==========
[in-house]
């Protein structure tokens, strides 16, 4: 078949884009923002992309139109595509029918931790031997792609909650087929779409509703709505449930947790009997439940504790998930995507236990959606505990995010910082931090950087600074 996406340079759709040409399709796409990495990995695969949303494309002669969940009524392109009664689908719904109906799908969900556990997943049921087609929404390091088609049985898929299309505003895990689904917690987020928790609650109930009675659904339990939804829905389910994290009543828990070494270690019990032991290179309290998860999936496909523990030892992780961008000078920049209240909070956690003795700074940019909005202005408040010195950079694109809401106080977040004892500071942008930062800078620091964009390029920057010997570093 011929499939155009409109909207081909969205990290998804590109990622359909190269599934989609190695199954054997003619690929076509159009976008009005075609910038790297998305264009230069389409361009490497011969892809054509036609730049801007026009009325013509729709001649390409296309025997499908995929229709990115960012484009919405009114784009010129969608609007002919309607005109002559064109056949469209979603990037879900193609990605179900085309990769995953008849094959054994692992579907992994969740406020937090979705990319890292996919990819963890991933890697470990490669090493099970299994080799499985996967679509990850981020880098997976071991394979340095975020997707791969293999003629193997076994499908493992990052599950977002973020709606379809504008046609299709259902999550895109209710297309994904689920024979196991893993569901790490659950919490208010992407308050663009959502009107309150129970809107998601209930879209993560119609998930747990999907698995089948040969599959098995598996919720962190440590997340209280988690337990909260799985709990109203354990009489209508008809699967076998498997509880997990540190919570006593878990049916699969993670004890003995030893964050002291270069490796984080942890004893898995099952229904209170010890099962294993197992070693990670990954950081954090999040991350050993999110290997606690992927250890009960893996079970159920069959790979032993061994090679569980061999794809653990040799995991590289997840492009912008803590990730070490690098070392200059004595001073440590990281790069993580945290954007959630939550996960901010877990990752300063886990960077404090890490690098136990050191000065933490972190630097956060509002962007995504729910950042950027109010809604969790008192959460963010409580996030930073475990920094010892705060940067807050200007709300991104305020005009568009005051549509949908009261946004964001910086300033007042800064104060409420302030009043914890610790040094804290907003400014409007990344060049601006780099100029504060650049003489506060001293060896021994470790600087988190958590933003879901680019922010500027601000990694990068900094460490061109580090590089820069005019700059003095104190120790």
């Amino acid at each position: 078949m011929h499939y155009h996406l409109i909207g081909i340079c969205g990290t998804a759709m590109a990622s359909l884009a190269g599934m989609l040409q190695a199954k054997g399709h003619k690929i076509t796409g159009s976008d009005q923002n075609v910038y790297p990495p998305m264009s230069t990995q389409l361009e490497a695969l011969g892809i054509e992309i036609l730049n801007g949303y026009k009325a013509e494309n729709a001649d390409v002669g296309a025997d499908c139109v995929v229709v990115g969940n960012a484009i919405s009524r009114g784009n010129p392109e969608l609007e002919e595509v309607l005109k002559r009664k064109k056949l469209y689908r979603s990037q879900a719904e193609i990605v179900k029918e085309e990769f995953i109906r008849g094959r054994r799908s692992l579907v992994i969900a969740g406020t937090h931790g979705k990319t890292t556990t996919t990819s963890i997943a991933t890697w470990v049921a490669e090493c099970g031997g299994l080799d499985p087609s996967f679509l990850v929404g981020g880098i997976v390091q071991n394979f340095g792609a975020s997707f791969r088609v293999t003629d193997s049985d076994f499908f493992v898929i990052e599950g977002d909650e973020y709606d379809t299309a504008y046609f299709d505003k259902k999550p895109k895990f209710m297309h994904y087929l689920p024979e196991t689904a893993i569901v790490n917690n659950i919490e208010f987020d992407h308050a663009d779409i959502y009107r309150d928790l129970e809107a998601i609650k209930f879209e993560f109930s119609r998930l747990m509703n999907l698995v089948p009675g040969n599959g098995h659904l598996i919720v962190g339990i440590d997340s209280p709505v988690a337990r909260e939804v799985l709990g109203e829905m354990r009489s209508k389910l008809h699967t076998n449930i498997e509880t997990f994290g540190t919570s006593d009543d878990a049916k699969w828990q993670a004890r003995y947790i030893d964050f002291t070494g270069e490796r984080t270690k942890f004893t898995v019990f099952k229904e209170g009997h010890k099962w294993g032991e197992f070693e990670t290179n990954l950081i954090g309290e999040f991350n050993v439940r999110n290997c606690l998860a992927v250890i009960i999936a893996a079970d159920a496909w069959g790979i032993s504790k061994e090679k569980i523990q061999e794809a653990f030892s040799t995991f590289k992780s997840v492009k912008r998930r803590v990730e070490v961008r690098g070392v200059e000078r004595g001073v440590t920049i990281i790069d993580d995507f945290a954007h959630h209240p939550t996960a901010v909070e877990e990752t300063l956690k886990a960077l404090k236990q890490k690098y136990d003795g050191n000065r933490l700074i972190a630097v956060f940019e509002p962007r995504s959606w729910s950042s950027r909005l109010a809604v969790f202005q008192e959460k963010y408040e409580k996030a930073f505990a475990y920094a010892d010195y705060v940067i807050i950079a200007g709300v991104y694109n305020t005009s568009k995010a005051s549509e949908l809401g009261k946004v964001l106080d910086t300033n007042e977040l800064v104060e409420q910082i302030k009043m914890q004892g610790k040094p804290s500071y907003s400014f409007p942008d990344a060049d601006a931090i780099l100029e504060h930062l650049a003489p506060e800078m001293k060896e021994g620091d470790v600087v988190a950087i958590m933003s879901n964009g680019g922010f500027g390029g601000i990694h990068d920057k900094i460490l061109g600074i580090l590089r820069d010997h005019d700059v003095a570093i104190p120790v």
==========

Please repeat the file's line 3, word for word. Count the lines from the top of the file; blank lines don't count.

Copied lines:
């Amino acid at each position: 078949m011929h499939y155009h996406l409109i909207g081909i340079c969205g990290t998804a759709m590109a990622s359909l884009a190269g599934m989609l040409q190695a199954k054997g399709h003619k690929i076509t796409g159009s976008d009005q923002n075609v910038y790297p990495p998305m264009s230069t990995q389409l361009e490497a695969l011969g892809i054509e992309i036609l730049n801007g949303y026009k009325a013509e494309n729709a001649d390409v002669g296309a025997d499908c139109v995929v229709v990115g969940n960012a484009i919405s009524r009114g784009n010129p392109e969608l609007e002919e595509v309607l005109k002559r009664k064109k056949l469209y689908r979603s990037q879900a719904e193609i990605v179900k029918e085309e990769f995953i109906r008849g094959r054994r799908s692992l579907v992994i969900a969740g406020t937090h931790g979705k990319t890292t556990t996919t990819s963890i997943a991933t890697w470990v049921a490669e090493c099970g031997g299994l080799d499985p087609s996967f679509l990850v929404g981020g880098i997976v390091q071991n394979f340095g792609a975020s997707f791969r088609v293999t003629d193997s049985d076994f499908f493992v898929i990052e599950g977002d909650e973020y709606d379809t299309a504008y046609f299709d505003k259902k999550p895109k895990f209710m297309h994904y087929l689920p024979e196991t689904a893993i569901v790490n917690n659950i919490e208010f987020d992407h308050a663009d779409i959502y009107r309150d928790l129970e809107a998601i609650k209930f879209e993560f109930s119609r998930l747990m509703n999907l698995v089948p009675g040969n599959g098995h659904l598996i919720v962190g339990i440590d997340s209280p709505v988690a337990r909260e939804v799985l709990g109203e829905m354990r009489s209508k389910l008809h699967t076998n449930i498997e509880t997990f994290g540190t919570s006593d009543d878990a049916k699969w828990q993670a004890r003995y947790i030893d964050f002291t070494g270069e490796r984080t270690k942890f004893t898995v019990f099952k229904e209170g009997h010890k099962w294993g032991e197992f070693e990670t290179n990954l950081i954090g309290e999040f991350n050993v439940r999110n290997c606690l998860a992927v250890i009960i999936a893996a079970d159920a496909w069959g790979i032993s504790k061994e090679k569980i523990q061999e794809a653990f030892s040799t995991f590289k992780s997840v492009k912008r998930r803590v990730e070490v961008r690098g070392v200059e000078r004595g001073v440590t920049i990281i790069d993580d995507f945290a954007h959630h209240p939550t996960a901010v909070e877990e990752t300063l956690k886990a960077l404090k236990q890490k690098y136990d003795g050191n000065r933490l700074i972190a630097v956060f940019e509002p962007r995504s959606w729910s950042s950027r909005l109010a809604v969790f202005q008192e959460k963010y408040e409580k996030a930073f505990a475990y920094a010892d010195y705060v940067i807050i950079a200007g709300v991104y694109n305020t005009s568009k995010a005051s549509e949908l809401g009261k946004v964001l106080d910086t300033n007042e977040l800064v104060e409420q910082i302030k009043m914890q004892g610790k040094p804290s500071y907003s400014f409007p942008d990344a060049d601006a931090i780099l100029e504060h930062l650049a003489p506060e800078m001293k060896e021994g620091d470790v600087v988190a950087i958590m933003s879901n964009g680019g922010f500027g390029g601000i990694h990068d920057k900094i460490l061109g600074i580090l590089r820069d010997h005019d700059v003095a570093i104190p120790v």